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Terminal patient can't get to see same GP



Genital herpes may present as dysuria. Likewise, chlamydia can also present in this way. Therefore beware of presuming women have UTIs and ensure you have a very low threshold for examination.


Sexual history-taking is paramount. Taking a sexual history from a patient with genital ulcers may prevent someone with Behcet's syndrome from being misunderstood and mis-referred ­ this is especially important for children and young adults who have not had sex.


A single ulcer just might be syphilis ­ painless or painful ­ so do bear this in mind.


It is possible for genital herpes to be transmitted from someone who has no symptoms, and from someone who was originally infected years before. Many more of us have had herpes than know it. Condoms are protective if used correctly, but it is important no genital contact occurs without them.


The diagnosis can often be made clinically, but a positive viral culture represents concrete information for the patient who had just one or two ulcers.

Never take a test for an STI in primary care without a risk assessment ­ this process will ensure you have gained informed consent.


Viral culture is more successful if you dip the swab tip into the viral culture medium before rubbing it on the base of the ulcer. You should also take two separate swabs and store them together in one pot of culture medium. Check with your lab so that you know how to recognise if your culture medium is out of date: sometimes the medium changes colour. Dry swabs are not suitable for culture.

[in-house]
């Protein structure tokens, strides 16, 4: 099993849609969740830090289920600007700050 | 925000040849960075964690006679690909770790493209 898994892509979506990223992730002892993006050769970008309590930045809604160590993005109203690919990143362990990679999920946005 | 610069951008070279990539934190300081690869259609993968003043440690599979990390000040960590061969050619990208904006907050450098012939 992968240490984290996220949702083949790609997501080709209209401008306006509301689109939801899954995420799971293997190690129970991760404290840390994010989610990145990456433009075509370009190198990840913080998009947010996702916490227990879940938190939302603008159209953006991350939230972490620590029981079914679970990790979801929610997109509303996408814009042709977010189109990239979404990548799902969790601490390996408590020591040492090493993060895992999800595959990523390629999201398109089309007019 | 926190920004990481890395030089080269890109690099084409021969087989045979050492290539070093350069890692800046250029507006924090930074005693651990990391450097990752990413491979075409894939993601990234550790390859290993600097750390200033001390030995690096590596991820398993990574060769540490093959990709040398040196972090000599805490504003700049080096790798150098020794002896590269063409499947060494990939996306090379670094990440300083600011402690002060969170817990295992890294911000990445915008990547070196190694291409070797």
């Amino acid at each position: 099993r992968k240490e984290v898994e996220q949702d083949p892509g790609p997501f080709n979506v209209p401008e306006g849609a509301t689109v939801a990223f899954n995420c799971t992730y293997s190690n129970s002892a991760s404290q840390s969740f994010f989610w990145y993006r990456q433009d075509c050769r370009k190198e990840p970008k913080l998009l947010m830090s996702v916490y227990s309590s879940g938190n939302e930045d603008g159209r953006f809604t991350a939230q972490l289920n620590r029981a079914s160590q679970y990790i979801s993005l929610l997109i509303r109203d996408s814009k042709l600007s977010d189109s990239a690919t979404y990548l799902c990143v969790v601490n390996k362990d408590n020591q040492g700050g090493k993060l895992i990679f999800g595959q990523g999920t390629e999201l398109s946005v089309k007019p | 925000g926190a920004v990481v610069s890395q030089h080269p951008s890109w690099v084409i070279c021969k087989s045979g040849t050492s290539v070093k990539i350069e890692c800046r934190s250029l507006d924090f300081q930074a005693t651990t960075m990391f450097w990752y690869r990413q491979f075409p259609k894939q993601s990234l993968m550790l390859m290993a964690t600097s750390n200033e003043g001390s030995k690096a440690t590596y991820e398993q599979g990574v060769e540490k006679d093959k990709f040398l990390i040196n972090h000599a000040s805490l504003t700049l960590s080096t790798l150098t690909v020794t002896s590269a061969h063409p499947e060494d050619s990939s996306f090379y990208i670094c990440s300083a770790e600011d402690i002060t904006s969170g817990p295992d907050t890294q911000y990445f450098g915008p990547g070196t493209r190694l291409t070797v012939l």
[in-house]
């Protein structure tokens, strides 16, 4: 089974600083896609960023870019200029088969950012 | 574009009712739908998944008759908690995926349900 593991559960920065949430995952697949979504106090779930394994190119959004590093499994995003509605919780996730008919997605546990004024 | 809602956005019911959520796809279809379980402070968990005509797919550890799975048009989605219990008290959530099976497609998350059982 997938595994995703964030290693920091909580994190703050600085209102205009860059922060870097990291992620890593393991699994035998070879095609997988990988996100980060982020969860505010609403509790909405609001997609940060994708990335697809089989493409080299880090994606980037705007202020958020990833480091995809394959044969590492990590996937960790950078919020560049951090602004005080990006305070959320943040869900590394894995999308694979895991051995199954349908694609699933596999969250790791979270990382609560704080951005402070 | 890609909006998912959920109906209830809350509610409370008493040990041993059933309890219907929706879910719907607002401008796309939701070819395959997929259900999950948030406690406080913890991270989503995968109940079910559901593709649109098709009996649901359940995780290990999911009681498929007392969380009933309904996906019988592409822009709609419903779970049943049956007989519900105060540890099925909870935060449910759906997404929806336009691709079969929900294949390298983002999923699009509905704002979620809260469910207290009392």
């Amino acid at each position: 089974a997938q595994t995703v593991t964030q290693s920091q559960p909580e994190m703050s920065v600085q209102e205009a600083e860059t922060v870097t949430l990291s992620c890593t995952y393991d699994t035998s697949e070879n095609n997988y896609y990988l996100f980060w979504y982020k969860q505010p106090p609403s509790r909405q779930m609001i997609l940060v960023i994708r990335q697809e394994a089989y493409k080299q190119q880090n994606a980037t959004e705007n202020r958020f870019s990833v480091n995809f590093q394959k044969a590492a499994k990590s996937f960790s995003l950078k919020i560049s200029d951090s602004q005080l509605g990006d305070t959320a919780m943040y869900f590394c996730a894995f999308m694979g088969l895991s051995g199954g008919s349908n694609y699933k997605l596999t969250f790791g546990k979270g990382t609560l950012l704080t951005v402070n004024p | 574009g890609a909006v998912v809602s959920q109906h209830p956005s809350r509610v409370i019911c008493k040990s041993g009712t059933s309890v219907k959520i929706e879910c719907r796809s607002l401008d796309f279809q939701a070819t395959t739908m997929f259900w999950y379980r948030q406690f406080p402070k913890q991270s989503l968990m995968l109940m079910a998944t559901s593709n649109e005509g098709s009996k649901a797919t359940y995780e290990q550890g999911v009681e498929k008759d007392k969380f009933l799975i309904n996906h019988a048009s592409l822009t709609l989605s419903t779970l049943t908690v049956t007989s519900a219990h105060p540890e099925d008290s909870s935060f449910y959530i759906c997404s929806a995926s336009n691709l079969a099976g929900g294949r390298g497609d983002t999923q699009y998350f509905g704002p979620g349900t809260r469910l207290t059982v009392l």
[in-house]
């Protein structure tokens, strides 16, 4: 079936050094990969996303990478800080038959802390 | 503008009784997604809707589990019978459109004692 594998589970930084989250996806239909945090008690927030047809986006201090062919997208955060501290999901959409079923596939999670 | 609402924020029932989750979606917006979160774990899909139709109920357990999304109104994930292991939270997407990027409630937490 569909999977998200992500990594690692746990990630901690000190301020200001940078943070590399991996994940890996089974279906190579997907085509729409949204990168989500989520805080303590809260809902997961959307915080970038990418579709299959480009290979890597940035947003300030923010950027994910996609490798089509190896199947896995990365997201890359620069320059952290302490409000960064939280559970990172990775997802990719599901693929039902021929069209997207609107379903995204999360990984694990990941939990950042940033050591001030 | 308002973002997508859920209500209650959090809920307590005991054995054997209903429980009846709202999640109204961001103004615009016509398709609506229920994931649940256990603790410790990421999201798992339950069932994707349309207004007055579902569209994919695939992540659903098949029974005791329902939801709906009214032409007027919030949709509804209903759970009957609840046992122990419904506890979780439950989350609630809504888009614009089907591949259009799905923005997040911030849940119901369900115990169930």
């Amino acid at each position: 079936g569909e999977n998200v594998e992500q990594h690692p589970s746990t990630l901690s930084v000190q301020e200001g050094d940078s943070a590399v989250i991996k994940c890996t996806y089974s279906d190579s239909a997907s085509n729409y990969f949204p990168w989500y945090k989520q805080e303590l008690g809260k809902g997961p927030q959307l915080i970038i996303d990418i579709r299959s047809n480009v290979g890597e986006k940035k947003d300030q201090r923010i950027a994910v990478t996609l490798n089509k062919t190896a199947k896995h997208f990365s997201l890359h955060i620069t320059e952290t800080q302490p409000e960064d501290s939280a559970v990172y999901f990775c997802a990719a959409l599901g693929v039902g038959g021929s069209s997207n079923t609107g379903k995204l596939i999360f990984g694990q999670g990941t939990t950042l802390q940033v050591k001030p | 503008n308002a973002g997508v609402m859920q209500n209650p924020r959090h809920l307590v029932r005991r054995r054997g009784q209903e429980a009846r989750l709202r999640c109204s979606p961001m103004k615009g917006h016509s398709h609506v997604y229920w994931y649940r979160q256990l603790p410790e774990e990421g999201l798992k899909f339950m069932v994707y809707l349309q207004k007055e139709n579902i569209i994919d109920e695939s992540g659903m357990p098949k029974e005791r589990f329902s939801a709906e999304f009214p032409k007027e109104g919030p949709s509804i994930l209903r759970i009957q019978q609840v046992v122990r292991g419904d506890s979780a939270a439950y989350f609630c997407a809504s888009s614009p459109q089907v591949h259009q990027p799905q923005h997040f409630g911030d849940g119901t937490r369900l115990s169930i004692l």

Do not insist on testing for chlamydia, gonorrhoea and trichomonas vaginalis if the patient is in pain. Instead, arrange to do this later. An HIV test should also be discussed.


It is important to be encouraging with patients with recurrent herpes. Explain that attacks usually lessen greatly in severity or stop. Patient-initiated therapy for repeat attacks should be considered. Alternatively, patients may benefit from regular oral antivirals such as aciclovir 400mg bd for a year (and then see if recurrences recommence). Instillagel and salty baths may give symptomatic relief.


Genital herpes can cause overwhelming infection in neonates. Alert the obstetric team if a pregnant woman has a first episode of genital herpes at >28/40. Antivirals may be given from week 36 if the woman has a history of recurrent herpes. Caesarean sections are done if there are active lesions when labour commences.


And finally: partner notification is not conducted for genital herpes as there is no benefit in this.

Dr Philippa Matthews, a GP in Birmingham and programme director in sexual health and HIV in the West Midlands deanery GP unit, passes on her top tips

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